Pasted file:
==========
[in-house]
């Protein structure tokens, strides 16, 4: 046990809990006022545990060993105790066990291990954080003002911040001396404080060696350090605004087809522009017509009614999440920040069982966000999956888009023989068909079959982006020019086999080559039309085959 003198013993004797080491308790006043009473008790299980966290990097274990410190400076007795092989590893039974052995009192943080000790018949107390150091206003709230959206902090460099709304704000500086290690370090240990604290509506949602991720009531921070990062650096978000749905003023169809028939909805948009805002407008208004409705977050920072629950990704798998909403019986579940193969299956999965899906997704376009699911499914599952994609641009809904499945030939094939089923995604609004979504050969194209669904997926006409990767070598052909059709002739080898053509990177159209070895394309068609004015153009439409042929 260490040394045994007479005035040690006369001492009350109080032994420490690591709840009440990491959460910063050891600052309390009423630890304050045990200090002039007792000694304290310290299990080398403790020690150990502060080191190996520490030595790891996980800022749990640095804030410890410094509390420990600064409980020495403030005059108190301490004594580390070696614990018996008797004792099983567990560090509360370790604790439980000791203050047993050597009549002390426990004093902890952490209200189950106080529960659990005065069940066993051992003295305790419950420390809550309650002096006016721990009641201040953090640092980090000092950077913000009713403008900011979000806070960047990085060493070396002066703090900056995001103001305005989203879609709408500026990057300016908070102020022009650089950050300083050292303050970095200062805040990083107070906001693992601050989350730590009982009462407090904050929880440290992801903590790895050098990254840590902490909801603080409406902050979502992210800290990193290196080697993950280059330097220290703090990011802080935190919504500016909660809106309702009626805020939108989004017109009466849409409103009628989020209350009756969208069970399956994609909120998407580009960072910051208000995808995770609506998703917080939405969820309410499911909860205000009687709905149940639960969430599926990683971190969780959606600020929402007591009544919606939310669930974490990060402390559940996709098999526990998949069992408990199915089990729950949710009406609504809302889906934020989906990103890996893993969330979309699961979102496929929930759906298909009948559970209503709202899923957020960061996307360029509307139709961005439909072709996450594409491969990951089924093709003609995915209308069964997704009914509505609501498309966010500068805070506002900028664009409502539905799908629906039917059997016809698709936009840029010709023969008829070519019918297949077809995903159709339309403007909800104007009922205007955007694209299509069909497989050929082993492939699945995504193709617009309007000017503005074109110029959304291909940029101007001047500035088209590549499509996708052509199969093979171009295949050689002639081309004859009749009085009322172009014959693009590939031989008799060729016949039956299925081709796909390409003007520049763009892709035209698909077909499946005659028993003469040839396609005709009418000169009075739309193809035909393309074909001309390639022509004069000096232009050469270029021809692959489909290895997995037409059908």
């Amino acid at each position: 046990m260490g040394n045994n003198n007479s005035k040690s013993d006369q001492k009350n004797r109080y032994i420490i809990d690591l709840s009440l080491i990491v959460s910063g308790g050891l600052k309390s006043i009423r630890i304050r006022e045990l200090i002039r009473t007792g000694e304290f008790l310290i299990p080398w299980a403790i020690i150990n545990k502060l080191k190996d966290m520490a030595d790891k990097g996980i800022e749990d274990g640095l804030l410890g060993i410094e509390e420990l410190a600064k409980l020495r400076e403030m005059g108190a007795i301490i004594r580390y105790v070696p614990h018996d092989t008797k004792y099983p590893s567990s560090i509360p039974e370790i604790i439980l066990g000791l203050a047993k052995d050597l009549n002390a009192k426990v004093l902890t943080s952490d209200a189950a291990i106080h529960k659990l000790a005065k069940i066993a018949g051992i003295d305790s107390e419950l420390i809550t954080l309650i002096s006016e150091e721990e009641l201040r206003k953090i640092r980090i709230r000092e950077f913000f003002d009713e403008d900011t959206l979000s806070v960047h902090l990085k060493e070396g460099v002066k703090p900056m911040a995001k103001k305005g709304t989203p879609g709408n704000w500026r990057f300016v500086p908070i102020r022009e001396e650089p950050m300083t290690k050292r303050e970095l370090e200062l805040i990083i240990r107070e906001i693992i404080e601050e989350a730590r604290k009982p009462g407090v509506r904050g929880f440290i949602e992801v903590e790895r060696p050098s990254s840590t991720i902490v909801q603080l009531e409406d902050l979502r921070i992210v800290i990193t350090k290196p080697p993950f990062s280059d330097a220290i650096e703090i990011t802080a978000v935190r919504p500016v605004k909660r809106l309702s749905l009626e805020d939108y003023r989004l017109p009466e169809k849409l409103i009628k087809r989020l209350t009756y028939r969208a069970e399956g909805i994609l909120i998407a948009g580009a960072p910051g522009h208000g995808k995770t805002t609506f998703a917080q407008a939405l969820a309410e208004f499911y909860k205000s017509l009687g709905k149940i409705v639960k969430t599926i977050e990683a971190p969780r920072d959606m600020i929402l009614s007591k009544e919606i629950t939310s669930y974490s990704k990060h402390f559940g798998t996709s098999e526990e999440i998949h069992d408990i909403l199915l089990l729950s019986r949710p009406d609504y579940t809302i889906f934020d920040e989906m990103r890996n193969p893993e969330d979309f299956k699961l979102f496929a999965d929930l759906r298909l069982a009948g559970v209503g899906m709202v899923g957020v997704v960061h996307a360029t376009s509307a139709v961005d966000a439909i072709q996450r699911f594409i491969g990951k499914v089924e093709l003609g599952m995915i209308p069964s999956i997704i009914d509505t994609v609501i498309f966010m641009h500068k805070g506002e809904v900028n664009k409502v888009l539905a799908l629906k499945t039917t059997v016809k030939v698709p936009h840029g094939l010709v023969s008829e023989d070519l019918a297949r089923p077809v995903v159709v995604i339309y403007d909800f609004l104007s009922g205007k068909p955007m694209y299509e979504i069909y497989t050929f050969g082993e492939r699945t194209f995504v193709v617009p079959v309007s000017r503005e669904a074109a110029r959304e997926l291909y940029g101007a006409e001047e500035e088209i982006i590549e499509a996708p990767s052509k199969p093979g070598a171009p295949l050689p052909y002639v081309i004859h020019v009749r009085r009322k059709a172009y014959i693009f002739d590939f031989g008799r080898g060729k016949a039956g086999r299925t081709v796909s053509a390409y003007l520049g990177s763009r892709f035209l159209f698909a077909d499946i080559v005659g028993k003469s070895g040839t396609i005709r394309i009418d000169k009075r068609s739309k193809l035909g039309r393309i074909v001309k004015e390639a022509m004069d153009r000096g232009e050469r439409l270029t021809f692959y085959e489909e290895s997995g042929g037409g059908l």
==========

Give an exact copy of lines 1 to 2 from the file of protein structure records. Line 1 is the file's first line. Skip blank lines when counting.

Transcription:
[in-house]
């Protein structure tokens, strides 16, 4: 046990809990006022545990060993105790066990291990954080003002911040001396404080060696350090605004087809522009017509009614999440920040069982966000999956888009023989068909079959982006020019086999080559039309085959 003198013993004797080491308790006043009473008790299980966290990097274990410190400076007795092989590893039974052995009192943080000790018949107390150091206003709230959206902090460099709304704000500086290690370090240990604290509506949602991720009531921070990062650096978000749905003023169809028939909805948009805002407008208004409705977050920072629950990704798998909403019986579940193969299956999965899906997704376009699911499914599952994609641009809904499945030939094939089923995604609004979504050969194209669904997926006409990767070598052909059709002739080898053509990177159209070895394309068609004015153009439409042929 260490040394045994007479005035040690006369001492009350109080032994420490690591709840009440990491959460910063050891600052309390009423630890304050045990200090002039007792000694304290310290299990080398403790020690150990502060080191190996520490030595790891996980800022749990640095804030410890410094509390420990600064409980020495403030005059108190301490004594580390070696614990018996008797004792099983567990560090509360370790604790439980000791203050047993050597009549002390426990004093902890952490209200189950106080529960659990005065069940066993051992003295305790419950420390809550309650002096006016721990009641201040953090640092980090000092950077913000009713403008900011979000806070960047990085060493070396002066703090900056995001103001305005989203879609709408500026990057300016908070102020022009650089950050300083050292303050970095200062805040990083107070906001693992601050989350730590009982009462407090904050929880440290992801903590790895050098990254840590902490909801603080409406902050979502992210800290990193290196080697993950280059330097220290703090990011802080935190919504500016909660809106309702009626805020939108989004017109009466849409409103009628989020209350009756969208069970399956994609909120998407580009960072910051208000995808995770609506998703917080939405969820309410499911909860205000009687709905149940639960969430599926990683971190969780959606600020929402007591009544919606939310669930974490990060402390559940996709098999526990998949069992408990199915089990729950949710009406609504809302889906934020989906990103890996893993969330979309699961979102496929929930759906298909009948559970209503709202899923957020960061996307360029509307139709961005439909072709996450594409491969990951089924093709003609995915209308069964997704009914509505609501498309966010500068805070506002900028664009409502539905799908629906039917059997016809698709936009840029010709023969008829070519019918297949077809995903159709339309403007909800104007009922205007955007694209299509069909497989050929082993492939699945995504193709617009309007000017503005074109110029959304291909940029101007001047500035088209590549499509996708052509199969093979171009295949050689002639081309004859009749009085009322172009014959693009590939031989008799060729016949039956299925081709796909390409003007520049763009892709035209698909077909499946005659028993003469040839396609005709009418000169009075739309193809035909393309074909001309390639022509004069000096232009050469270029021809692959489909290895997995037409059908």